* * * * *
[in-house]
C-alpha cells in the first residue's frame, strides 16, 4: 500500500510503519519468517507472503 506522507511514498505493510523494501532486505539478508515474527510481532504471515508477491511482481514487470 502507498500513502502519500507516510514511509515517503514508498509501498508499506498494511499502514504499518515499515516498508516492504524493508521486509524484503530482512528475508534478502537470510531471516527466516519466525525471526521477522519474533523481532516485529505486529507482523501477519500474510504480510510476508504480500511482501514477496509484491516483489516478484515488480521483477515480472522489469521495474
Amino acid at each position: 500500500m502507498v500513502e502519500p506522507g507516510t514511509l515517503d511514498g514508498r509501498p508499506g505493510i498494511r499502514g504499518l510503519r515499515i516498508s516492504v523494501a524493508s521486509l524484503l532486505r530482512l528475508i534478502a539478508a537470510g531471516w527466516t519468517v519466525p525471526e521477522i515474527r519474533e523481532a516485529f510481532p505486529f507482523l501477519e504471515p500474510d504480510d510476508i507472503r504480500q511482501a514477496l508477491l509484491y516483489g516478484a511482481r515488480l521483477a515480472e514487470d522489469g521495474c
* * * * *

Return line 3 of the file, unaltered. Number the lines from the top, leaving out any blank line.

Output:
Amino acid at each position: 500500500m502507498v500513502e502519500p506522507g507516510t514511509l515517503d511514498g514508498r509501498p508499506g505493510i498494511r499502514g504499518l510503519r515499515i516498508s516492504v523494501a524493508s521486509l524484503l532486505r530482512l528475508i534478502a539478508a537470510g531471516w527466516t519468517v519466525p525471526e521477522i515474527r519474533e523481532a516485529f510481532p505486529f507482523l501477519e504471515p500474510d504480510d510476508i507472503r504480500q511482501a514477496l508477491l509484491y516483489g516478484a511482481r515488480l521483477a515480472e514487470d522489469g521495474c